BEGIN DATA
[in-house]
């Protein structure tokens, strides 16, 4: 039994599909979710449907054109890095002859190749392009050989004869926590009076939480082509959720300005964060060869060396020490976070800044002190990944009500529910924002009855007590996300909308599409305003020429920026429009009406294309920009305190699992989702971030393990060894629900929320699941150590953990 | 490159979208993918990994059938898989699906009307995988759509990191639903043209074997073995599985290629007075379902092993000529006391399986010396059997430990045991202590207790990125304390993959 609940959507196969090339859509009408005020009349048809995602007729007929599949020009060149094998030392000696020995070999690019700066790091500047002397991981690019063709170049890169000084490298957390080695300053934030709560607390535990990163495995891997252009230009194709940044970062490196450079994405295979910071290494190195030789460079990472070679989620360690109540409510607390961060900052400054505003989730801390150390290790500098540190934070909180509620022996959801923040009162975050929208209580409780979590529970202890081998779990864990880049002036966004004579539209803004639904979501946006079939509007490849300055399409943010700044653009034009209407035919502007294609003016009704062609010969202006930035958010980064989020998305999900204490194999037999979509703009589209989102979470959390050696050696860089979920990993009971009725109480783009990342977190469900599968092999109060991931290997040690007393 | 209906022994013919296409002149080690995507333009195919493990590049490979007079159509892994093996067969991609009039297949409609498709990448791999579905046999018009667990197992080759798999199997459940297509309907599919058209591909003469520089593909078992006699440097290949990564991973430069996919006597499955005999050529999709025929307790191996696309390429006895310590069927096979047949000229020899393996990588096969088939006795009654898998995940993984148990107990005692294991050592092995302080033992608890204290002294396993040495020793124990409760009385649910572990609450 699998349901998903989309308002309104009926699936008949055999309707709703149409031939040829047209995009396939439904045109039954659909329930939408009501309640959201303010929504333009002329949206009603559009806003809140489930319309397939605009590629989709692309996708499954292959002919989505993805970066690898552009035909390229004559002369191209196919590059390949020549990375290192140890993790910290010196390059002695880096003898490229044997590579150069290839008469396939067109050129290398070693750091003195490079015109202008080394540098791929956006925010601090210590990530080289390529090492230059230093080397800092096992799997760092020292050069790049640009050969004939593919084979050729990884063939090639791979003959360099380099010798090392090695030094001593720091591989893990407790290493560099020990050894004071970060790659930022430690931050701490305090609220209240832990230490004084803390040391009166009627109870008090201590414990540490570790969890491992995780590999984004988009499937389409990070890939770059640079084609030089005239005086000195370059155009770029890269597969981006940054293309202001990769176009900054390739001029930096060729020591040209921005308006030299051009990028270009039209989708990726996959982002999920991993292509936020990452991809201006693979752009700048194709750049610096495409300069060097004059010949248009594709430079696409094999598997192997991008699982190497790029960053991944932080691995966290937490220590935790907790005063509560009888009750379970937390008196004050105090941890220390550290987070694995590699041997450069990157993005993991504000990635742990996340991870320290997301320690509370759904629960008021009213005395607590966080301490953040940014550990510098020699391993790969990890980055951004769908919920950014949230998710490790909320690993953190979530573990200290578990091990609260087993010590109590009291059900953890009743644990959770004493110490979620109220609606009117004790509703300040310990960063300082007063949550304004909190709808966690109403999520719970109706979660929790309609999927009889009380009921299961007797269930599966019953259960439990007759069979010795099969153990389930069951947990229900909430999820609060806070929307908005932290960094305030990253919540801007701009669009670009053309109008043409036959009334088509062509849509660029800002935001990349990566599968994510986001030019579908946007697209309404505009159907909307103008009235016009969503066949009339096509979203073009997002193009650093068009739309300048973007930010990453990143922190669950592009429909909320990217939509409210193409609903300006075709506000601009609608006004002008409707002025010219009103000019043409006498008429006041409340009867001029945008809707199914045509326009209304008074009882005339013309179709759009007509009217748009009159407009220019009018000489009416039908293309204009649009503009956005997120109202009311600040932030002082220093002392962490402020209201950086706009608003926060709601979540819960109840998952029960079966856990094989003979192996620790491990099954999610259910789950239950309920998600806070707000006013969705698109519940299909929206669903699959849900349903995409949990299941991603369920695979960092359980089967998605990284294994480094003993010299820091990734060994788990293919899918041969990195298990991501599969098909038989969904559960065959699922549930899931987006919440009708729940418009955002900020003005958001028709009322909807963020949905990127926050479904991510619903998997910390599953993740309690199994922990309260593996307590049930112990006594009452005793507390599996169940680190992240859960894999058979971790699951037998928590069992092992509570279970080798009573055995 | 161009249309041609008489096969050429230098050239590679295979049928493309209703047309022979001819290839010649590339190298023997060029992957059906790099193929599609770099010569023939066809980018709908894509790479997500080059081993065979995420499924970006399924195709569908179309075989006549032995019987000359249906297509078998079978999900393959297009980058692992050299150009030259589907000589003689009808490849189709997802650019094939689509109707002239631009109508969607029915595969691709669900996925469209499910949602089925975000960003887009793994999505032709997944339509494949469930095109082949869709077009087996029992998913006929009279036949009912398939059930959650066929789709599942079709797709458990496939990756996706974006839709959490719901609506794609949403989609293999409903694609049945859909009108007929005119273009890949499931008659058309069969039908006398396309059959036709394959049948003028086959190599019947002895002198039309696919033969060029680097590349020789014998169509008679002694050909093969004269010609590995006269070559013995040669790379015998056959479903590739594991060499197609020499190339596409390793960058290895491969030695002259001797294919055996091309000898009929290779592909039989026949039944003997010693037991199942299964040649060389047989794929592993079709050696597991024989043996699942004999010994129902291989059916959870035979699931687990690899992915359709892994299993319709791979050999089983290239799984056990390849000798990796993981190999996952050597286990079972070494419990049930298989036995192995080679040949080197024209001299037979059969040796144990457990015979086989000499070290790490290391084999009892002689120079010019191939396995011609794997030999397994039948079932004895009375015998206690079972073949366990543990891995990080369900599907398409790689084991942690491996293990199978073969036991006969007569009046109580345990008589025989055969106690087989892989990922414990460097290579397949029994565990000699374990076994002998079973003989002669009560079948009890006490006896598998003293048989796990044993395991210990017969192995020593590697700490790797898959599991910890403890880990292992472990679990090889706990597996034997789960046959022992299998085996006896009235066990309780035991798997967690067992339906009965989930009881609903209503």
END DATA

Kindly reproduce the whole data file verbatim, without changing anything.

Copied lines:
[in-house]
């Protein structure tokens, strides 16, 4: 039994599909979710449907054109890095002859190749392009050989004869926590009076939480082509959720300005964060060869060396020490976070800044002190990944009500529910924002009855007590996300909308599409305003020429920026429009009406294309920009305190699992989702971030393990060894629900929320699941150590953990 | 490159979208993918990994059938898989699906009307995988759509990191639903043209074997073995599985290629007075379902092993000529006391399986010396059997430990045991202590207790990125304390993959 609940959507196969090339859509009408005020009349048809995602007729007929599949020009060149094998030392000696020995070999690019700066790091500047002397991981690019063709170049890169000084490298957390080695300053934030709560607390535990990163495995891997252009230009194709940044970062490196450079994405295979910071290494190195030789460079990472070679989620360690109540409510607390961060900052400054505003989730801390150390290790500098540190934070909180509620022996959801923040009162975050929208209580409780979590529970202890081998779990864990880049002036966004004579539209803004639904979501946006079939509007490849300055399409943010700044653009034009209407035919502007294609003016009704062609010969202006930035958010980064989020998305999900204490194999037999979509703009589209989102979470959390050696050696860089979920990993009971009725109480783009990342977190469900599968092999109060991931290997040690007393 | 209906022994013919296409002149080690995507333009195919493990590049490979007079159509892994093996067969991609009039297949409609498709990448791999579905046999018009667990197992080759798999199997459940297509309907599919058209591909003469520089593909078992006699440097290949990564991973430069996919006597499955005999050529999709025929307790191996696309390429006895310590069927096979047949000229020899393996990588096969088939006795009654898998995940993984148990107990005692294991050592092995302080033992608890204290002294396993040495020793124990409760009385649910572990609450 699998349901998903989309308002309104009926699936008949055999309707709703149409031939040829047209995009396939439904045109039954659909329930939408009501309640959201303010929504333009002329949206009603559009806003809140489930319309397939605009590629989709692309996708499954292959002919989505993805970066690898552009035909390229004559002369191209196919590059390949020549990375290192140890993790910290010196390059002695880096003898490229044997590579150069290839008469396939067109050129290398070693750091003195490079015109202008080394540098791929956006925010601090210590990530080289390529090492230059230093080397800092096992799997760092020292050069790049640009050969004939593919084979050729990884063939090639791979003959360099380099010798090392090695030094001593720091591989893990407790290493560099020990050894004071970060790659930022430690931050701490305090609220209240832990230490004084803390040391009166009627109870008090201590414990540490570790969890491992995780590999984004988009499937389409990070890939770059640079084609030089005239005086000195370059155009770029890269597969981006940054293309202001990769176009900054390739001029930096060729020591040209921005308006030299051009990028270009039209989708990726996959982002999920991993292509936020990452991809201006693979752009700048194709750049610096495409300069060097004059010949248009594709430079696409094999598997192997991008699982190497790029960053991944932080691995966290937490220590935790907790005063509560009888009750379970937390008196004050105090941890220390550290987070694995590699041997450069990157993005993991504000990635742990996340991870320290997301320690509370759904629960008021009213005395607590966080301490953040940014550990510098020699391993790969990890980055951004769908919920950014949230998710490790909320690993953190979530573990200290578990091990609260087993010590109590009291059900953890009743644990959770004493110490979620109220609606009117004790509703300040310990960063300082007063949550304004909190709808966690109403999520719970109706979660929790309609999927009889009380009921299961007797269930599966019953259960439990007759069979010795099969153990389930069951947990229900909430999820609060806070929307908005932290960094305030990253919540801007701009669009670009053309109008043409036959009334088509062509849509660029800002935001990349990566599968994510986001030019579908946007697209309404505009159907909307103008009235016009969503066949009339096509979203073009997002193009650093068009739309300048973007930010990453990143922190669950592009429909909320990217939509409210193409609903300006075709506000601009609608006004002008409707002025010219009103000019043409006498008429006041409340009867001029945008809707199914045509326009209304008074009882005339013309179709759009007509009217748009009159407009220019009018000489009416039908293309204009649009503009956005997120109202009311600040932030002082220093002392962490402020209201950086706009608003926060709601979540819960109840998952029960079966856990094989003979192996620790491990099954999610259910789950239950309920998600806070707000006013969705698109519940299909929206669903699959849900349903995409949990299941991603369920695979960092359980089967998605990284294994480094003993010299820091990734060994788990293919899918041969990195298990991501599969098909038989969904559960065959699922549930899931987006919440009708729940418009955002900020003005958001028709009322909807963020949905990127926050479904991510619903998997910390599953993740309690199994922990309260593996307590049930112990006594009452005793507390599996169940680190992240859960894999058979971790699951037998928590069992092992509570279970080798009573055995 | 161009249309041609008489096969050429230098050239590679295979049928493309209703047309022979001819290839010649590339190298023997060029992957059906790099193929599609770099010569023939066809980018709908894509790479997500080059081993065979995420499924970006399924195709569908179309075989006549032995019987000359249906297509078998079978999900393959297009980058692992050299150009030259589907000589003689009808490849189709997802650019094939689509109707002239631009109508969607029915595969691709669900996925469209499910949602089925975000960003887009793994999505032709997944339509494949469930095109082949869709077009087996029992998913006929009279036949009912398939059930959650066929789709599942079709797709458990496939990756996706974006839709959490719901609506794609949403989609293999409903694609049945859909009108007929005119273009890949499931008659058309069969039908006398396309059959036709394959049948003028086959190599019947002895002198039309696919033969060029680097590349020789014998169509008679002694050909093969004269010609590995006269070559013995040669790379015998056959479903590739594991060499197609020499190339596409390793960058290895491969030695002259001797294919055996091309000898009929290779592909039989026949039944003997010693037991199942299964040649060389047989794929592993079709050696597991024989043996699942004999010994129902291989059916959870035979699931687990690899992915359709892994299993319709791979050999089983290239799984056990390849000798990796993981190999996952050597286990079972070494419990049930298989036995192995080679040949080197024209001299037979059969040796144990457990015979086989000499070290790490290391084999009892002689120079010019191939396995011609794997030999397994039948079932004895009375015998206690079972073949366990543990891995990080369900599907398409790689084991942690491996293990199978073969036991006969007569009046109580345990008589025989055969106690087989892989990922414990460097290579397949029994565990000699374990076994002998079973003989002669009560079948009890006490006896598998003293048989796990044993395991210990017969192995020593590697700490790797898959599991910890403890880990292992472990679990090889706990597996034997789960046959022992299998085996006896009235066990309780035991798997967690067992339906009965989930009881609903209503």